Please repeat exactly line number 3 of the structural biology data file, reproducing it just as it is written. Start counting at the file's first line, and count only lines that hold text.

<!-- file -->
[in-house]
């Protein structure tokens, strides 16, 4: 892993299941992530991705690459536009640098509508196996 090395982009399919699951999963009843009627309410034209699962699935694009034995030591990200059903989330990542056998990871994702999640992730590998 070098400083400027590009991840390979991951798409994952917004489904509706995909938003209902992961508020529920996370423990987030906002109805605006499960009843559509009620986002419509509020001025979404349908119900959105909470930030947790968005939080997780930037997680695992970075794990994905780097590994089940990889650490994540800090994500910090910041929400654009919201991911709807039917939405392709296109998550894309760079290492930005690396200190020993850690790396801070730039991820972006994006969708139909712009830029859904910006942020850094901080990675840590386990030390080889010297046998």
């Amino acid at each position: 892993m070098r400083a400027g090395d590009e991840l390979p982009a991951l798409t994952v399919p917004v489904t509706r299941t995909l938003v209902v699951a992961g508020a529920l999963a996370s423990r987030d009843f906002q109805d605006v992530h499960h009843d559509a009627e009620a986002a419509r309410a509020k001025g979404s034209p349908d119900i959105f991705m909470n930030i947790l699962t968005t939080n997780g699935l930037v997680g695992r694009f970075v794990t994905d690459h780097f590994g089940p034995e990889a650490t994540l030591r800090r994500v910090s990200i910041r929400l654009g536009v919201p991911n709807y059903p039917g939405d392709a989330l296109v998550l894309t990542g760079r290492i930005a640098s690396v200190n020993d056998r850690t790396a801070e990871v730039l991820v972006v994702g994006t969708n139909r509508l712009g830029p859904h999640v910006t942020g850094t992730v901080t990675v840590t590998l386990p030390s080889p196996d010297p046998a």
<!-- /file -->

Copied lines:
């Amino acid at each position: 892993m070098r400083a400027g090395d590009e991840l390979p982009a991951l798409t994952v399919p917004v489904t509706r299941t995909l938003v209902v699951a992961g508020a529920l999963a996370s423990r987030d009843f906002q109805d605006v992530h499960h009843d559509a009627e009620a986002a419509r309410a509020k001025g979404s034209p349908d119900i959105f991705m909470n930030i947790l699962t968005t939080n997780g699935l930037v997680g695992r694009f970075v794990t994905d690459h780097f590994g089940p034995e990889a650490t994540l030591r800090r994500v910090s990200i910041r929400l654009g536009v919201p991911n709807y059903p039917g939405d392709a989330l296109v998550l894309t990542g760079r290492i930005a640098s690396v200190n020993d056998r850690t790396a801070e990871v730039l991820v972006v994702g994006t969708n139909r509508l712009g830029p859904h999640v910006t942020g850094t992730v901080t990675v840590t590998l386990p030390s080889p196996d010297p046998a």